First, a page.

KELSEY: You know, the guy that taught me to coach, a man named Skip Prosser (ph), who's one of the finest people I've ever been around, unbelievable mentor is no longer with us today, he passed away of a heart attack several years ago, used to say, Kels, crush it where you're at. You know, where you're at, do the best possible job you can be.

And the people used to ask him all the time, how do I get to be a head coach in the ACC? He said, where are you? He said, I'm a junior varsity coach in San Francisco. Be the best junior varsity coach in the country. Everything else will take care of itself. Lead those young men. Set a positive example. And that's what I think I can do. That's what every parents can do.

And I mentioned, everybody in a leadership position and everybody to some extent is a leader, whether you're a parent, whether you're a boss of a company, you know, set a positive example of, you know, the right ethics, the right values, the right way to carry yourself, and you know, I can do that for the two little girls and the one on the way that I'm raising.

And for the 13 young men that stare at me every day and look at me as an example of how we roll and how we operate and how we move forward.

O'BRIEN: Pat Kelsey is the Winthrop Eagles head coach of men's basketball team. Nice to have you with us this morning. I thought your remarks were just remarkable. Appreciate you joining us this morning.

KELSEY: Thank you. It was a pleasure to be here. (END VIDEOTAPE)

O'BRIEN: I love it. Crush it where you're at.


O'BRIEN: I might get that done, do what you can do where you are.

Still ahead this morning on STARTING POINT, could the Newtown shooting have been prevented if any teachers on the site were men? There's a very controversial opinion that's being circulated. We're going to talk about that, straight ahead.


O'BRIEN: OK. So, the craziest article I've read in a long time has to do with the Sandy Hook Elementary School massacre is written by a woman named Charlotte Allen, and it's in, and she claims that if there had been women -- if there had been men at the school at the time of the shooting that they actually could have saved lives and she writes this, I'm going to just read a chunk of it.

"Some of the teachers managed to save all or some of their charges by rushing them to closets or bathrooms, but in general, a feminized setting is a setting in which helpless passivity is the norm."

Yes. It gets from there. I heard your gasp. It gets worse from there. Charlotte Allen, I'm go out on a limb and say she's just not the sharpest tack in the toolbox. This article is ridiculous and Slate's response is brilliant.

BERMAN: One of the most remarkable things about this tragedy is the courage, bravery, and fierce resolve of the people who were in that school.

O'BRIEN: Of everyone, the children included.

BERMAN: As a man, I can only say, I would hope I would have an iota of that bravery should something like this ever happen.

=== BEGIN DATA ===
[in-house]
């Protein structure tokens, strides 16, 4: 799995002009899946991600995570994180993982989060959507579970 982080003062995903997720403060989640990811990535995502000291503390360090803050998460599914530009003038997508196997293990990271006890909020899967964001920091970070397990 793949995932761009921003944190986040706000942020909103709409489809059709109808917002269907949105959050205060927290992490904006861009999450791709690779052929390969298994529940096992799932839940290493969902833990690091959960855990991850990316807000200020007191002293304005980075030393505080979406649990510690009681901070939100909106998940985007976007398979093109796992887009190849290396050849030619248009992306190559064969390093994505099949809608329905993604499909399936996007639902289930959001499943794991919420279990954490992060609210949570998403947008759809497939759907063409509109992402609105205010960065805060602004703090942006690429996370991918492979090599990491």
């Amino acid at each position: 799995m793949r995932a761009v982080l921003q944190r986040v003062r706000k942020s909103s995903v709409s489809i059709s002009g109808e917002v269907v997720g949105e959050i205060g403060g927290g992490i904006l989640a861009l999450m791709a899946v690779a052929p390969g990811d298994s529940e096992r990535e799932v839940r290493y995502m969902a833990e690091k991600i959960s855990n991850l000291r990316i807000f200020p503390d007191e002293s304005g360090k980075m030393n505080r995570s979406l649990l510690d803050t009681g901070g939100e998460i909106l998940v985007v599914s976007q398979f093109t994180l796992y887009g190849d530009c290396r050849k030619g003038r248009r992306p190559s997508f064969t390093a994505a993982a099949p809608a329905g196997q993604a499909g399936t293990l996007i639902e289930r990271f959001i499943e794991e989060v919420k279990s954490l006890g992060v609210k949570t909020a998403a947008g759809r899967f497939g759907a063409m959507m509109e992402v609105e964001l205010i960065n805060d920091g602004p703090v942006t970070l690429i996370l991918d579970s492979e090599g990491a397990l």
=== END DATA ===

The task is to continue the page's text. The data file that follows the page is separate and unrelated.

MARGARET HOOVER, CNN CONTRIBUTOR: And at times, it really diminishes and undermines the heroism of the principal who attacked Adam Lanza, of the teacher, Vicki Soto, of all of the teachers. And they all handled it. There's nothing by the book that any of them could have done differently as we look at it and what we know now. So --

O'BRIEN: Plus, she's wrong. I mean, she says there's no teachers. Of course, there's male teachers at the school. There are men at the school. It's wrong in so many ways that it's actually upsetting to read it.

FREELAND: It is and it makes me really angry because all of these sort of other arguments like just have men in schools and then everything will be OK, do this, do that. I think it's distracting us from what you were talking about with Senator Bloomfeld. You know, this is really potentially a turning point in the United States, and of course, it's a hugely complicated set of issues.

But there's something really simple at the heart of it, which is America has too many extremely powerful guns out there and that is --

O'BRIEN: I think that's at the center, but it intersects with we have a lot of issues with mental health and we have a culture of violence. And I think anybody who takes one of those themes is just going to be wrong, pick any one and you're wrong. It is all those things come together, access to weapons is absolutely one, mental health issues is definitely one, culture violence is another one.

RICHARD SOCARIDES, WRITER, NEWYORKER.COM: It really does require a comprehensive approach. You know, one of the things that is so disturbing to me about this is, you know, when I was on the White House staff back in the 1990s, we had, you know, similar incidents and there was a conference that President Clinton put together.

We talked about all the same issues. You know, we talked about culture of violence in the movies. We talked about mental health. We talked about, you know, assault weapons. President Bush did that also. There really has to be something different this time.

O'BRIEN: I hope there certainly is. We got to take a short break. But still ahead this morning on STARTING POINT as we head into our last half hour, we're going to talk about the weather, the storm, that's moving across much of the U.S., from snowstorms to tornadoes, we'll tell you where it's headed.

And then, we're going to talk a little bit about the controversy over "Zero Dark Thirty." Some says it proves that the filmmakers got access to classified information. We'll chat with Congressman Peter King. He's live with us. He wants a formal investigation into how this film was made. That's ahead.